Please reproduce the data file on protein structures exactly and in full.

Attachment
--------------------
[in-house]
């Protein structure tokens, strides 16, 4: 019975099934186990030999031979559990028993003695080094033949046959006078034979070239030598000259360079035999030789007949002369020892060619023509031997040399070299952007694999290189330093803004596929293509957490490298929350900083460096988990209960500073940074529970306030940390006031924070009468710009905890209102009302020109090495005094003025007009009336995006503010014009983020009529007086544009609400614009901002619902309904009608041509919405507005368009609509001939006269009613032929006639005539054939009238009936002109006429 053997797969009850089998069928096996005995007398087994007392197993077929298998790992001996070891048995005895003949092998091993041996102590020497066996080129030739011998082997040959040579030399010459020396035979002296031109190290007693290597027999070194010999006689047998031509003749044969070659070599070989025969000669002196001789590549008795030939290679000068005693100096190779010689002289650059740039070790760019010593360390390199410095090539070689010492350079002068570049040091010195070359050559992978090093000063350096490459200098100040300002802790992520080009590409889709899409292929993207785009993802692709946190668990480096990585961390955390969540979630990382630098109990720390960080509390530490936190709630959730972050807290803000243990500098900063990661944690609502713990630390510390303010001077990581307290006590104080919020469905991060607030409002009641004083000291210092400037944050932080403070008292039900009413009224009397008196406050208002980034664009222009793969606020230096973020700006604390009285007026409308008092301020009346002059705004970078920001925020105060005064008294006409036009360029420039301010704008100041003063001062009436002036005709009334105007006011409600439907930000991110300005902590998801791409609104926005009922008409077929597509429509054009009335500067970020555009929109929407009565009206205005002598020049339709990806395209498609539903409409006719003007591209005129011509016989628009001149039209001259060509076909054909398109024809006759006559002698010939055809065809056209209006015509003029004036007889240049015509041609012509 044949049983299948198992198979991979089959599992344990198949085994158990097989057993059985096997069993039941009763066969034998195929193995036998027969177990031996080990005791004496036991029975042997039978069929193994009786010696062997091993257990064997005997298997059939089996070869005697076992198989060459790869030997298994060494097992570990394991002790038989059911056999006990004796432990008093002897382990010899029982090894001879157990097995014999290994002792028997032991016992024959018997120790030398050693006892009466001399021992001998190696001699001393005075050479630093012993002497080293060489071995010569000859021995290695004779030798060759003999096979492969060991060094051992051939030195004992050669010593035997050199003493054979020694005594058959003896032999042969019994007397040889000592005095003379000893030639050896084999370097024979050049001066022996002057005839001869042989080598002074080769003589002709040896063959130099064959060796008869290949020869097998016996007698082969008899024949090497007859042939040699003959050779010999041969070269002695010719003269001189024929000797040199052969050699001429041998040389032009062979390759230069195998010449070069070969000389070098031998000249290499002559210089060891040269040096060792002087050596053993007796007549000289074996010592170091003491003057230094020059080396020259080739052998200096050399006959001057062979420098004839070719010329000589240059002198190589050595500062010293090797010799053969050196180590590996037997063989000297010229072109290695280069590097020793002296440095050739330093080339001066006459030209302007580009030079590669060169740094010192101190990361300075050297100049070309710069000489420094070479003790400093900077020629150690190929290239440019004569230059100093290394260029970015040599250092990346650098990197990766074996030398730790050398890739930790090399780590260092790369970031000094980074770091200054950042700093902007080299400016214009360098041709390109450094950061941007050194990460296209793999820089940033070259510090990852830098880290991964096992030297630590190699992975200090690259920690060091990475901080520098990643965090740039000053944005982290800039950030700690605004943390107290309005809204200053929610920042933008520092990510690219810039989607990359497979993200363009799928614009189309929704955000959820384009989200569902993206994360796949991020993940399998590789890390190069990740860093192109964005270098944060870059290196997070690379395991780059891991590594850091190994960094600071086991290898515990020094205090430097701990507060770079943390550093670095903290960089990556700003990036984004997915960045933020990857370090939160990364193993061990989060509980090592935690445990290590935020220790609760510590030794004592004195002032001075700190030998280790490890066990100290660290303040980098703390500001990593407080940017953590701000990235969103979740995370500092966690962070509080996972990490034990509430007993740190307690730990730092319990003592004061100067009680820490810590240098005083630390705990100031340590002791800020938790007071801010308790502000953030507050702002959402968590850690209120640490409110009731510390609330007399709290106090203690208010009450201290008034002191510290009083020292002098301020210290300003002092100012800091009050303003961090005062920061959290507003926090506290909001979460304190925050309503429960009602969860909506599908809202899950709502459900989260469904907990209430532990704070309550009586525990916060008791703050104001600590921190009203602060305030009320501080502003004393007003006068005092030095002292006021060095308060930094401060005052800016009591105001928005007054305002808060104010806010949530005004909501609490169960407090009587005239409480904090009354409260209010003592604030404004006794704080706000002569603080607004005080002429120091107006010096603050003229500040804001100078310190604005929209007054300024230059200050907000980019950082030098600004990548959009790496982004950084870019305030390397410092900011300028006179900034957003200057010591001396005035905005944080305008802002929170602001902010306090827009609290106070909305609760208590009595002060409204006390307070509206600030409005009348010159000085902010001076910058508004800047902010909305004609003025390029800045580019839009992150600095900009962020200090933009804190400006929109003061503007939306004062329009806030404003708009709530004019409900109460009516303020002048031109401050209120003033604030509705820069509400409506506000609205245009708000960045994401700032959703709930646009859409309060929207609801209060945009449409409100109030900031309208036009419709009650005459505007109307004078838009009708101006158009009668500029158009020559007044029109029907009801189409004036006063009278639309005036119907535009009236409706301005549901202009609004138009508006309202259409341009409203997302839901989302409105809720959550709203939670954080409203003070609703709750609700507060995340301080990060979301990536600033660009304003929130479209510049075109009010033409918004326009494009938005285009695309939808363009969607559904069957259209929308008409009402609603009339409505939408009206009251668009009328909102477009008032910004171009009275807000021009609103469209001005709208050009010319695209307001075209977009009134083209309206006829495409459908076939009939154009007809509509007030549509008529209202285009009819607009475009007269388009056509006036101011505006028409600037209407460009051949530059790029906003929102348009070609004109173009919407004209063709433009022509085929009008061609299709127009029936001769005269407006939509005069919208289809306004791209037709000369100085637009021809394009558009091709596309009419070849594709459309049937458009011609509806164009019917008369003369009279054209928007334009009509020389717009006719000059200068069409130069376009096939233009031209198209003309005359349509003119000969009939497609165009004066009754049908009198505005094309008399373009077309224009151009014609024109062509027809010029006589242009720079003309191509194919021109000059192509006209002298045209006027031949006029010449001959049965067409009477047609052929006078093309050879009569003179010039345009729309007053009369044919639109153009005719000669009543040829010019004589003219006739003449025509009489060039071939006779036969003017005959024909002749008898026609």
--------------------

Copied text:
[in-house]
């Protein structure tokens, strides 16, 4: 019975099934186990030999031979559990028993003695080094033949046959006078034979070239030598000259360079035999030789007949002369020892060619023509031997040399070299952007694999290189330093803004596929293509957490490298929350900083460096988990209960500073940074529970306030940390006031924070009468710009905890209102009302020109090495005094003025007009009336995006503010014009983020009529007086544009609400614009901002619902309904009608041509919405507005368009609509001939006269009613032929006639005539054939009238009936002109006429 053997797969009850089998069928096996005995007398087994007392197993077929298998790992001996070891048995005895003949092998091993041996102590020497066996080129030739011998082997040959040579030399010459020396035979002296031109190290007693290597027999070194010999006689047998031509003749044969070659070599070989025969000669002196001789590549008795030939290679000068005693100096190779010689002289650059740039070790760019010593360390390199410095090539070689010492350079002068570049040091010195070359050559992978090093000063350096490459200098100040300002802790992520080009590409889709899409292929993207785009993802692709946190668990480096990585961390955390969540979630990382630098109990720390960080509390530490936190709630959730972050807290803000243990500098900063990661944690609502713990630390510390303010001077990581307290006590104080919020469905991060607030409002009641004083000291210092400037944050932080403070008292039900009413009224009397008196406050208002980034664009222009793969606020230096973020700006604390009285007026409308008092301020009346002059705004970078920001925020105060005064008294006409036009360029420039301010704008100041003063001062009436002036005709009334105007006011409600439907930000991110300005902590998801791409609104926005009922008409077929597509429509054009009335500067970020555009929109929407009565009206205005002598020049339709990806395209498609539903409409006719003007591209005129011509016989628009001149039209001259060509076909054909398109024809006759006559002698010939055809065809056209209006015509003029004036007889240049015509041609012509 044949049983299948198992198979991979089959599992344990198949085994158990097989057993059985096997069993039941009763066969034998195929193995036998027969177990031996080990005791004496036991029975042997039978069929193994009786010696062997091993257990064997005997298997059939089996070869005697076992198989060459790869030997298994060494097992570990394991002790038989059911056999006990004796432990008093002897382990010899029982090894001879157990097995014999290994002792028997032991016992024959018997120790030398050693006892009466001399021992001998190696001699001393005075050479630093012993002497080293060489071995010569000859021995290695004779030798060759003999096979492969060991060094051992051939030195004992050669010593035997050199003493054979020694005594058959003896032999042969019994007397040889000592005095003379000893030639050896084999370097024979050049001066022996002057005839001869042989080598002074080769003589002709040896063959130099064959060796008869290949020869097998016996007698082969008899024949090497007859042939040699003959050779010999041969070269002695010719003269001189024929000797040199052969050699001429041998040389032009062979390759230069195998010449070069070969000389070098031998000249290499002559210089060891040269040096060792002087050596053993007796007549000289074996010592170091003491003057230094020059080396020259080739052998200096050399006959001057062979420098004839070719010329000589240059002198190589050595500062010293090797010799053969050196180590590996037997063989000297010229072109290695280069590097020793002296440095050739330093080339001066006459030209302007580009030079590669060169740094010192101190990361300075050297100049070309710069000489420094070479003790400093900077020629150690190929290239440019004569230059100093290394260029970015040599250092990346650098990197990766074996030398730790050398890739930790090399780590260092790369970031000094980074770091200054950042700093902007080299400016214009360098041709390109450094950061941007050194990460296209793999820089940033070259510090990852830098880290991964096992030297630590190699992975200090690259920690060091990475901080520098990643965090740039000053944005982290800039950030700690605004943390107290309005809204200053929610920042933008520092990510690219810039989607990359497979993200363009799928614009189309929704955000959820384009989200569902993206994360796949991020993940399998590789890390190069990740860093192109964005270098944060870059290196997070690379395991780059891991590594850091190994960094600071086991290898515990020094205090430097701990507060770079943390550093670095903290960089990556700003990036984004997915960045933020990857370090939160990364193993061990989060509980090592935690445990290590935020220790609760510590030794004592004195002032001075700190030998280790490890066990100290660290303040980098703390500001990593407080940017953590701000990235969103979740995370500092966690962070509080996972990490034990509430007993740190307690730990730092319990003592004061100067009680820490810590240098005083630390705990100031340590002791800020938790007071801010308790502000953030507050702002959402968590850690209120640490409110009731510390609330007399709290106090203690208010009450201290008034002191510290009083020292002098301020210290300003002092100012800091009050303003961090005062920061959290507003926090506290909001979460304190925050309503429960009602969860909506599908809202899950709502459900989260469904907990209430532990704070309550009586525990916060008791703050104001600590921190009203602060305030009320501080502003004393007003006068005092030095002292006021060095308060930094401060005052800016009591105001928005007054305002808060104010806010949530005004909501609490169960407090009587005239409480904090009354409260209010003592604030404004006794704080706000002569603080607004005080002429120091107006010096603050003229500040804001100078310190604005929209007054300024230059200050907000980019950082030098600004990548959009790496982004950084870019305030390397410092900011300028006179900034957003200057010591001396005035905005944080305008802002929170602001902010306090827009609290106070909305609760208590009595002060409204006390307070509206600030409005009348010159000085902010001076910058508004800047902010909305004609003025390029800045580019839009992150600095900009962020200090933009804190400006929109003061503007939306004062329009806030404003708009709530004019409900109460009516303020002048031109401050209120003033604030509705820069509400409506506000609205245009708000960045994401700032959703709930646009859409309060929207609801209060945009449409409100109030900031309208036009419709009650005459505007109307004078838009009708101006158009009668500029158009020559007044029109029907009801189409004036006063009278639309005036119907535009009236409706301005549901202009609004138009508006309202259409341009409203997302839901989302409105809720959550709203939670954080409203003070609703709750609700507060995340301080990060979301990536600033660009304003929130479209510049075109009010033409918004326009494009938005285009695309939808363009969607559904069957259209929308008409009402609603009339409505939408009206009251668009009328909102477009008032910004171009009275807000021009609103469209001005709208050009010319695209307001075209977009009134083209309206006829495409459908076939009939154009007809509509007030549509008529209202285009009819607009475009007269388009056509006036101011505006028409600037209407460009051949530059790029906003929102348009070609004109173009919407004209063709433009022509085929009008061609299709127009029936001769005269407006939509005069919208289809306004791209037709000369100085637009021809394009558009091709596309009419070849594709459309049937458009011609509806164009019917008369003369009279054209928007334009009509020389717009006719000059200068069409130069376009096939233009031209198209003309005359349509003119000969009939497609165009004066009754049908009198505005094309008399373009077309224009151009014609024109062509027809010029006589242009720079003309191509194919021109000059192509006209002298045209006027031949006029010449001959049965067409009477047609052929006078093309050879009569003179010039345009729309007053009369044919639109153009005719000669009543040829010019004589003219006739003449025509009489060039071939006779036969003017005959024909002749008898026609």